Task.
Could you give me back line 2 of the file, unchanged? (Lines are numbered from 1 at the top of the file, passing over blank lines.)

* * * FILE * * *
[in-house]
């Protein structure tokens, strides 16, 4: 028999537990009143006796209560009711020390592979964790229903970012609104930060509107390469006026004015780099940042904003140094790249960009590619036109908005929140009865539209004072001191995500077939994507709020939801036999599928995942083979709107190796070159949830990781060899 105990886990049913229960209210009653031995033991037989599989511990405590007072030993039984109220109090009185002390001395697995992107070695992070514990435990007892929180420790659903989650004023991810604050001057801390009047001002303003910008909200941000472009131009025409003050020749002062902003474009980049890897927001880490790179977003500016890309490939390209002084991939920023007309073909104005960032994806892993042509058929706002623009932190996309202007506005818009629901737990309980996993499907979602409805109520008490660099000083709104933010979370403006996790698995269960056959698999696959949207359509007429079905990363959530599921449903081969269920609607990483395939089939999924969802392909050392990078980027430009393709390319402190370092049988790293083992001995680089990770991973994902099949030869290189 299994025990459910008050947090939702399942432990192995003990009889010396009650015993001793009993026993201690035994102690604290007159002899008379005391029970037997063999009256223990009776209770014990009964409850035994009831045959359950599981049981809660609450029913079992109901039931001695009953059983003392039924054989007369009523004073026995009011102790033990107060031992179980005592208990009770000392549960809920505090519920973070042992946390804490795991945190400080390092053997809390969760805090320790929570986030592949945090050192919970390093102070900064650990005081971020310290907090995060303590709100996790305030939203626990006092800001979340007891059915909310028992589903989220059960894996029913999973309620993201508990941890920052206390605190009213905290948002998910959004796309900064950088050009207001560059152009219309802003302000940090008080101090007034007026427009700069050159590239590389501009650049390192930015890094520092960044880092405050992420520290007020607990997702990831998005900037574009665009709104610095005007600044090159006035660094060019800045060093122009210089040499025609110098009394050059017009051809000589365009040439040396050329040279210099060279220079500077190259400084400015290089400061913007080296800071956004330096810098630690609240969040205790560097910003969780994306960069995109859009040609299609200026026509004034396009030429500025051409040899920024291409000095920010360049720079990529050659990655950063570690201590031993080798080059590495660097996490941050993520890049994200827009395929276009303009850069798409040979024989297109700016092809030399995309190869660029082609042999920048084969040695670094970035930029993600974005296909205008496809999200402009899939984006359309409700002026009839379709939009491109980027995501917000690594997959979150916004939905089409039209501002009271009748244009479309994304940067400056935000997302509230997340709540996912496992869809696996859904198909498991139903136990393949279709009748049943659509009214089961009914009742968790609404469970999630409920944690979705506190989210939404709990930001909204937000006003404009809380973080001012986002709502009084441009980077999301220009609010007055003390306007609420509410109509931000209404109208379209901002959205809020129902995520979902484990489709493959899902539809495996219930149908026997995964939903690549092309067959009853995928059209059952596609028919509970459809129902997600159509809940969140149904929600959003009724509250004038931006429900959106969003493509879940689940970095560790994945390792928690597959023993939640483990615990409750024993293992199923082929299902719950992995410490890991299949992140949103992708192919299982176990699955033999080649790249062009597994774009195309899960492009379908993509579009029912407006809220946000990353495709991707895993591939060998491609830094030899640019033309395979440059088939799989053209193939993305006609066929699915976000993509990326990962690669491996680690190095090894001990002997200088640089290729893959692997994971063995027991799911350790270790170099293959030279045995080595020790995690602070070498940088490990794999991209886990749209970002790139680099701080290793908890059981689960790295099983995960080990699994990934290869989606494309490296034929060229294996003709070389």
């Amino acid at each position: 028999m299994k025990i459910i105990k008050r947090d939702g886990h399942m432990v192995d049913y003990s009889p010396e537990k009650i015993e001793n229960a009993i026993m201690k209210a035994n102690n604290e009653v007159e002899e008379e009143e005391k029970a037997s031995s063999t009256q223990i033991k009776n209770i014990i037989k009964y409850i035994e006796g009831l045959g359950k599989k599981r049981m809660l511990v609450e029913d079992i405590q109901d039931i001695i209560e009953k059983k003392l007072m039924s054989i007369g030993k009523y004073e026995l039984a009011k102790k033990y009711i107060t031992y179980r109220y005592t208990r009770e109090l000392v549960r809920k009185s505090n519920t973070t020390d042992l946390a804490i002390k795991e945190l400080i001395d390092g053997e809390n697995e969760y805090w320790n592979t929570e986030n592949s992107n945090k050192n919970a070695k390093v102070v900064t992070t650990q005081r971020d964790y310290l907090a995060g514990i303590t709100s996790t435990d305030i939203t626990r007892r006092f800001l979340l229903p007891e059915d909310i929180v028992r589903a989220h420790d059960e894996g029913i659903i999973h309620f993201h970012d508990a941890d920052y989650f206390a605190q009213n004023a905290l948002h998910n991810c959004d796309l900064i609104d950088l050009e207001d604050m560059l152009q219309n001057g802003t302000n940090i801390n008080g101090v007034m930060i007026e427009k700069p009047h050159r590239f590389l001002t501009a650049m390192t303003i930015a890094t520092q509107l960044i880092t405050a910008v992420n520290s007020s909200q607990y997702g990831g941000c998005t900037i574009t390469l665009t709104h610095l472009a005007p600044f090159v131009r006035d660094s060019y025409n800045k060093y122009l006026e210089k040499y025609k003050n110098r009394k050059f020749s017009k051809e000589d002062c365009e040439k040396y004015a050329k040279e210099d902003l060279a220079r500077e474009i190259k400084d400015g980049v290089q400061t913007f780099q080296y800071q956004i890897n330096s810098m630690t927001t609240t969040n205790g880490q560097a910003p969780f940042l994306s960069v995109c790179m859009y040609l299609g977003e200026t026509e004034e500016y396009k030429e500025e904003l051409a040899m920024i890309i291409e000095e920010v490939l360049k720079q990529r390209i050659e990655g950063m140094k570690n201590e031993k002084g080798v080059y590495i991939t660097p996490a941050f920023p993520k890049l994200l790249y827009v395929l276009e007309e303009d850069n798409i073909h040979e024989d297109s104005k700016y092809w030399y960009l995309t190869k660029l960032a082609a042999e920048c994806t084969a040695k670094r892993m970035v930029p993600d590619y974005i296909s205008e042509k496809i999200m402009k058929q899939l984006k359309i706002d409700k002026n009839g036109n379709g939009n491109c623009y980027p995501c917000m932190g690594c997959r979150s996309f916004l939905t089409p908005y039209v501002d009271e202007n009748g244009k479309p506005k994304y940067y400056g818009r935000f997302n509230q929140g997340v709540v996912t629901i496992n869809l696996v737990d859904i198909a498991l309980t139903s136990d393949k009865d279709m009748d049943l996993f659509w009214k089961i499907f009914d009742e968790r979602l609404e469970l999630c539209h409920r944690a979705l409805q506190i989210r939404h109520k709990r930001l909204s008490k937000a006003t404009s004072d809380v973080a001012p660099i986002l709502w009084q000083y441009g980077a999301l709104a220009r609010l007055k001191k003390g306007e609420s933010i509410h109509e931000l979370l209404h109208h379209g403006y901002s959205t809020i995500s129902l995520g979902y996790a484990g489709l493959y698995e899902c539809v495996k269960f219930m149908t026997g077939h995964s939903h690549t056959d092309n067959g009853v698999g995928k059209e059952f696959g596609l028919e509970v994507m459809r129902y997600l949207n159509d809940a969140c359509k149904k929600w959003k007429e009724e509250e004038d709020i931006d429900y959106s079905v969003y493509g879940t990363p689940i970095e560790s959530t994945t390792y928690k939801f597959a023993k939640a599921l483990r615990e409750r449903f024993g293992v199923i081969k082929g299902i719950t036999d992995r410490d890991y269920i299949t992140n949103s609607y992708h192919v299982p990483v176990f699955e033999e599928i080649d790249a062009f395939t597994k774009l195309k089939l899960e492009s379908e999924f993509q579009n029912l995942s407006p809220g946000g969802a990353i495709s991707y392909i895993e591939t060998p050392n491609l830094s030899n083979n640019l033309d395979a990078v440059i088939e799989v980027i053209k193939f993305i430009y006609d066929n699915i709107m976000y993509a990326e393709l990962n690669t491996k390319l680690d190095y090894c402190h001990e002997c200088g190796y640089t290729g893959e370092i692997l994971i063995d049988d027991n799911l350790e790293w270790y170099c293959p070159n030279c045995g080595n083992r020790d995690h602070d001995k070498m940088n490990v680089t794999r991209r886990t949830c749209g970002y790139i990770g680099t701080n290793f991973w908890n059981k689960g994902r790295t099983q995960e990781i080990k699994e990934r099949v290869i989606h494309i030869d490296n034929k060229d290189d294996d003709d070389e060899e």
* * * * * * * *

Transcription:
């Protein structure tokens, strides 16, 4: 028999537990009143006796209560009711020390592979964790229903970012609104930060509107390469006026004015780099940042904003140094790249960009590619036109908005929140009865539209004072001191995500077939994507709020939801036999599928995942083979709107190796070159949830990781060899 105990886990049913229960209210009653031995033991037989599989511990405590007072030993039984109220109090009185002390001395697995992107070695992070514990435990007892929180420790659903989650004023991810604050001057801390009047001002303003910008909200941000472009131009025409003050020749002062902003474009980049890897927001880490790179977003500016890309490939390209002084991939920023007309073909104005960032994806892993042509058929706002623009932190996309202007506005818009629901737990309980996993499907979602409805109520008490660099000083709104933010979370403006996790698995269960056959698999696959949207359509007429079905990363959530599921449903081969269920609607990483395939089939999924969802392909050392990078980027430009393709390319402190370092049988790293083992001995680089990770991973994902099949030869290189 299994025990459910008050947090939702399942432990192995003990009889010396009650015993001793009993026993201690035994102690604290007159002899008379005391029970037997063999009256223990009776209770014990009964409850035994009831045959359950599981049981809660609450029913079992109901039931001695009953059983003392039924054989007369009523004073026995009011102790033990107060031992179980005592208990009770000392549960809920505090519920973070042992946390804490795991945190400080390092053997809390969760805090320790929570986030592949945090050192919970390093102070900064650990005081971020310290907090995060303590709100996790305030939203626990006092800001979340007891059915909310028992589903989220059960894996029913999973309620993201508990941890920052206390605190009213905290948002998910959004796309900064950088050009207001560059152009219309802003302000940090008080101090007034007026427009700069050159590239590389501009650049390192930015890094520092960044880092405050992420520290007020607990997702990831998005900037574009665009709104610095005007600044090159006035660094060019800045060093122009210089040499025609110098009394050059017009051809000589365009040439040396050329040279210099060279220079500077190259400084400015290089400061913007080296800071956004330096810098630690609240969040205790560097910003969780994306960069995109859009040609299609200026026509004034396009030429500025051409040899920024291409000095920010360049720079990529050659990655950063570690201590031993080798080059590495660097996490941050993520890049994200827009395929276009303009850069798409040979024989297109700016092809030399995309190869660029082609042999920048084969040695670094970035930029993600974005296909205008496809999200402009899939984006359309409700002026009839379709939009491109980027995501917000690594997959979150916004939905089409039209501002009271009748244009479309994304940067400056935000997302509230997340709540996912496992869809696996859904198909498991139903136990393949279709009748049943659509009214089961009914009742968790609404469970999630409920944690979705506190989210939404709990930001909204937000006003404009809380973080001012986002709502009084441009980077999301220009609010007055003390306007609420509410109509931000209404109208379209901002959205809020129902995520979902484990489709493959899902539809495996219930149908026997995964939903690549092309067959009853995928059209059952596609028919509970459809129902997600159509809940969140149904929600959003009724509250004038931006429900959106969003493509879940689940970095560790994945390792928690597959023993939640483990615990409750024993293992199923082929299902719950992995410490890991299949992140949103992708192919299982176990699955033999080649790249062009597994774009195309899960492009379908993509579009029912407006809220946000990353495709991707895993591939060998491609830094030899640019033309395979440059088939799989053209193939993305006609066929699915976000993509990326990962690669491996680690190095090894001990002997200088640089290729893959692997994971063995027991799911350790270790170099293959030279045995080595020790995690602070070498940088490990794999991209886990749209970002790139680099701080290793908890059981689960790295099983995960080990699994990934290869989606494309490296034929060229294996003709070389």